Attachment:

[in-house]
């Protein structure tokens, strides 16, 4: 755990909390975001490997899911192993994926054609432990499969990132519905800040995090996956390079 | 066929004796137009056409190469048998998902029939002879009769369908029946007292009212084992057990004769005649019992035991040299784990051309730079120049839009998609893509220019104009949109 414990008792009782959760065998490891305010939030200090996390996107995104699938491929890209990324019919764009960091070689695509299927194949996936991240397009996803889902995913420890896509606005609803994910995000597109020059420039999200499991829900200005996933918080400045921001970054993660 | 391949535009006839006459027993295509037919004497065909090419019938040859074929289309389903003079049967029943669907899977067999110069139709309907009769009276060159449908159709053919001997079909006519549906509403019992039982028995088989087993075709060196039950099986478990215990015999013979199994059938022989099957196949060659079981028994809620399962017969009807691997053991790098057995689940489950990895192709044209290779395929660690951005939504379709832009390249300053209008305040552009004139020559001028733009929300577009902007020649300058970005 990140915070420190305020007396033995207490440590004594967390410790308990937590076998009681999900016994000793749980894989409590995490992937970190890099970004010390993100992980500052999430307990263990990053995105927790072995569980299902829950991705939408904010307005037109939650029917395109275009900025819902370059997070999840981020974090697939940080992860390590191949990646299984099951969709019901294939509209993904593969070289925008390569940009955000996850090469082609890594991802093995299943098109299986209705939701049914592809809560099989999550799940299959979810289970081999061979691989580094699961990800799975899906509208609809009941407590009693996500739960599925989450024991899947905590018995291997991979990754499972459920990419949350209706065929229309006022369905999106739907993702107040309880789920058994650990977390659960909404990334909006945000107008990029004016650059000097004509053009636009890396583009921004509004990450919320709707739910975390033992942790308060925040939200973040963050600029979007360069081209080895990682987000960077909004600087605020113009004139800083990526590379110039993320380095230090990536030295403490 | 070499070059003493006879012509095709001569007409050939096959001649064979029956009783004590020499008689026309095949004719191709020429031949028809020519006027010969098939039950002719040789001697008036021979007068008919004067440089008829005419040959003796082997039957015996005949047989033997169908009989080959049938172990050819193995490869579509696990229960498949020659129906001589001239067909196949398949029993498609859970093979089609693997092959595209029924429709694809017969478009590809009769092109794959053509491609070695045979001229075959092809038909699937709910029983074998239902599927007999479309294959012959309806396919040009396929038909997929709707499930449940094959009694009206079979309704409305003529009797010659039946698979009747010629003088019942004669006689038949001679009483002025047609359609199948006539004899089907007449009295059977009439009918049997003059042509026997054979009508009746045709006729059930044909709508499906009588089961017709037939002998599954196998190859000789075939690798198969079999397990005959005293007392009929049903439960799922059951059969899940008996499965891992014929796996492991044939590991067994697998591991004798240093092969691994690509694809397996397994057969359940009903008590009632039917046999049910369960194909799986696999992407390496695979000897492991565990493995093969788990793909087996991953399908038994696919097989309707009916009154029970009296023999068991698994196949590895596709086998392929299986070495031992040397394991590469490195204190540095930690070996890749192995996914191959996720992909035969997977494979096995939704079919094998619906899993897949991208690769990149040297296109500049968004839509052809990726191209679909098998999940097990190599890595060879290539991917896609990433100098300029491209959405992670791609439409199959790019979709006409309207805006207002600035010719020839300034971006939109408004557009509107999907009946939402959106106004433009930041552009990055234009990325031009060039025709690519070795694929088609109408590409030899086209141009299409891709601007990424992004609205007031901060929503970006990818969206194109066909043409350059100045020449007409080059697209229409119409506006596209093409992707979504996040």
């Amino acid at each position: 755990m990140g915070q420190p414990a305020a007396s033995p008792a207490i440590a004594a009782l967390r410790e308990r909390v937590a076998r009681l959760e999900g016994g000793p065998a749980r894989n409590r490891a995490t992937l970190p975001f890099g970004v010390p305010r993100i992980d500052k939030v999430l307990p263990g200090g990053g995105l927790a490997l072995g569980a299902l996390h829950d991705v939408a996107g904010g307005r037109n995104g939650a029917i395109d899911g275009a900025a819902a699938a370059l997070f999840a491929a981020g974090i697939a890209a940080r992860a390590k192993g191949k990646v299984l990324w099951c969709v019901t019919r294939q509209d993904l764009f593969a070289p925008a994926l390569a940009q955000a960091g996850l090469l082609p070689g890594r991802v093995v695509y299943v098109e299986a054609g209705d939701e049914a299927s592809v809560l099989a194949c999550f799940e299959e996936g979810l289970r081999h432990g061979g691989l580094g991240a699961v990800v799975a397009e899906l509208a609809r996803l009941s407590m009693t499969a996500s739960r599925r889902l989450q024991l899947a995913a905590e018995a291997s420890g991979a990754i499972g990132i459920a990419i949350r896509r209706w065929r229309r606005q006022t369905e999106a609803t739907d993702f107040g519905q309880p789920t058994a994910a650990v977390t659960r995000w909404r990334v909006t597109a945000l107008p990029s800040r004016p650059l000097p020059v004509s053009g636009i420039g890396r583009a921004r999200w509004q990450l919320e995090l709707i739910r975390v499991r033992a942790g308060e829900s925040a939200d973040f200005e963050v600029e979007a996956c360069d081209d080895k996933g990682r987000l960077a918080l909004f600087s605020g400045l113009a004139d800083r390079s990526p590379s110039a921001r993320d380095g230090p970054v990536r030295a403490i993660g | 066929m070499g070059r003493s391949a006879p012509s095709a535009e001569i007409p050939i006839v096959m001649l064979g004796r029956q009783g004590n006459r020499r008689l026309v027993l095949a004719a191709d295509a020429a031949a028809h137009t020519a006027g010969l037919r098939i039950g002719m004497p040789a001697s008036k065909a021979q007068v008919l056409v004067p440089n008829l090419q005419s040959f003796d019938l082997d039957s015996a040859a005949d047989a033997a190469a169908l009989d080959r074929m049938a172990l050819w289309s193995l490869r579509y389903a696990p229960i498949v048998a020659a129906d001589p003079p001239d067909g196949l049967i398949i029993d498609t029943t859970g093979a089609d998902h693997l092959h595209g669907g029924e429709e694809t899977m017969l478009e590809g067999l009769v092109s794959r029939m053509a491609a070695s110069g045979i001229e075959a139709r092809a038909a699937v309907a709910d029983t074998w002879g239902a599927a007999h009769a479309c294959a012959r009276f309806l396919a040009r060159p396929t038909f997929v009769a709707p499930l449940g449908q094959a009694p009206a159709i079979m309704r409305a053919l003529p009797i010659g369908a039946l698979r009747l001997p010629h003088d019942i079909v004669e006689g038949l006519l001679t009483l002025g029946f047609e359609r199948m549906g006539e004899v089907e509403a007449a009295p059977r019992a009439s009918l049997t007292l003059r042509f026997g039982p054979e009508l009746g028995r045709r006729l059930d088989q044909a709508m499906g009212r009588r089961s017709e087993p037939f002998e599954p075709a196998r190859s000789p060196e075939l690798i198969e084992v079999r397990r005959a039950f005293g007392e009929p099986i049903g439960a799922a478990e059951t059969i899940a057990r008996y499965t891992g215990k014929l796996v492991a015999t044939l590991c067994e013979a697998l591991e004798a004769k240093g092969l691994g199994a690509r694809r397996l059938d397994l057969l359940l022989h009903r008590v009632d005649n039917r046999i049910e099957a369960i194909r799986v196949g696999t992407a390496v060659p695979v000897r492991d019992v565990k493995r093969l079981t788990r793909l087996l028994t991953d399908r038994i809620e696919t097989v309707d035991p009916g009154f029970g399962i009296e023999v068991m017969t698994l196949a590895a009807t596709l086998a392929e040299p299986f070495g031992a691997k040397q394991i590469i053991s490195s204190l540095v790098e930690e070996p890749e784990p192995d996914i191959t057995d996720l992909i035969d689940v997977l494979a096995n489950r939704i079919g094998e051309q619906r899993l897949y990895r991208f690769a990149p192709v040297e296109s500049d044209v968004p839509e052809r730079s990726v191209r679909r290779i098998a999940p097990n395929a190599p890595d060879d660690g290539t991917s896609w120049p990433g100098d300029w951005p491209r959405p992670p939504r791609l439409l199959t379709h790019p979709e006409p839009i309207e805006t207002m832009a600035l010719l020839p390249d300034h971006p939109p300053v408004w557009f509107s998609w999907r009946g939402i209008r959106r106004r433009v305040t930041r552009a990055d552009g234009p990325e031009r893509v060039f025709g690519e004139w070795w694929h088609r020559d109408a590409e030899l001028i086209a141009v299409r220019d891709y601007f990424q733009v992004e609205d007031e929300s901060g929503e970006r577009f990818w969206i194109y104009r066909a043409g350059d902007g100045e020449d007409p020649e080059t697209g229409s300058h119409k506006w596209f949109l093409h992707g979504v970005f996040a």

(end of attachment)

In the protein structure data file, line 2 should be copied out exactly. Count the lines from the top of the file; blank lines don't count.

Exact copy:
């Protein structure tokens, strides 16, 4: 755990909390975001490997899911192993994926054609432990499969990132519905800040995090996956390079 | 066929004796137009056409190469048998998902029939002879009769369908029946007292009212084992057990004769005649019992035991040299784990051309730079120049839009998609893509220019104009949109 414990008792009782959760065998490891305010939030200090996390996107995104699938491929890209990324019919764009960091070689695509299927194949996936991240397009996803889902995913420890896509606005609803994910995000597109020059420039999200499991829900200005996933918080400045921001970054993660 | 391949535009006839006459027993295509037919004497065909090419019938040859074929289309389903003079049967029943669907899977067999110069139709309907009769009276060159449908159709053919001997079909006519549906509403019992039982028995088989087993075709060196039950099986478990215990015999013979199994059938022989099957196949060659079981028994809620399962017969009807691997053991790098057995689940489950990895192709044209290779395929660690951005939504379709832009390249300053209008305040552009004139020559001028733009929300577009902007020649300058970005 990140915070420190305020007396033995207490440590004594967390410790308990937590076998009681999900016994000793749980894989409590995490992937970190890099970004010390993100992980500052999430307990263990990053995105927790072995569980299902829950991705939408904010307005037109939650029917395109275009900025819902370059997070999840981020974090697939940080992860390590191949990646299984099951969709019901294939509209993904593969070289925008390569940009955000996850090469082609890594991802093995299943098109299986209705939701049914592809809560099989999550799940299959979810289970081999061979691989580094699961990800799975899906509208609809009941407590009693996500739960599925989450024991899947905590018995291997991979990754499972459920990419949350209706065929229309006022369905999106739907993702107040309880789920058994650990977390659960909404990334909006945000107008990029004016650059000097004509053009636009890396583009921004509004990450919320709707739910975390033992942790308060925040939200973040963050600029979007360069081209080895990682987000960077909004600087605020113009004139800083990526590379110039993320380095230090990536030295403490 | 070499070059003493006879012509095709001569007409050939096959001649064979029956009783004590020499008689026309095949004719191709020429031949028809020519006027010969098939039950002719040789001697008036021979007068008919004067440089008829005419040959003796082997039957015996005949047989033997169908009989080959049938172990050819193995490869579509696990229960498949020659129906001589001239067909196949398949029993498609859970093979089609693997092959595209029924429709694809017969478009590809009769092109794959053509491609070695045979001229075959092809038909699937709910029983074998239902599927007999479309294959012959309806396919040009396929038909997929709707499930449940094959009694009206079979309704409305003529009797010659039946698979009747010629003088019942004669006689038949001679009483002025047609359609199948006539004899089907007449009295059977009439009918049997003059042509026997054979009508009746045709006729059930044909709508499906009588089961017709037939002998599954196998190859000789075939690798198969079999397990005959005293007392009929049903439960799922059951059969899940008996499965891992014929796996492991044939590991067994697998591991004798240093092969691994690509694809397996397994057969359940009903008590009632039917046999049910369960194909799986696999992407390496695979000897492991565990493995093969788990793909087996991953399908038994696919097989309707009916009154029970009296023999068991698994196949590895596709086998392929299986070495031992040397394991590469490195204190540095930690070996890749192995996914191959996720992909035969997977494979096995939704079919094998619906899993897949991208690769990149040297296109500049968004839509052809990726191209679909098998999940097990190599890595060879290539991917896609990433100098300029491209959405992670791609439409199959790019979709006409309207805006207002600035010719020839300034971006939109408004557009509107999907009946939402959106106004433009930041552009990055234009990325031009060039025709690519070795694929088609109408590409030899086209141009299409891709601007990424992004609205007031901060929503970006990818969206194109066909043409350059100045020449007409080059697209229409119409506006596209093409992707979504996040």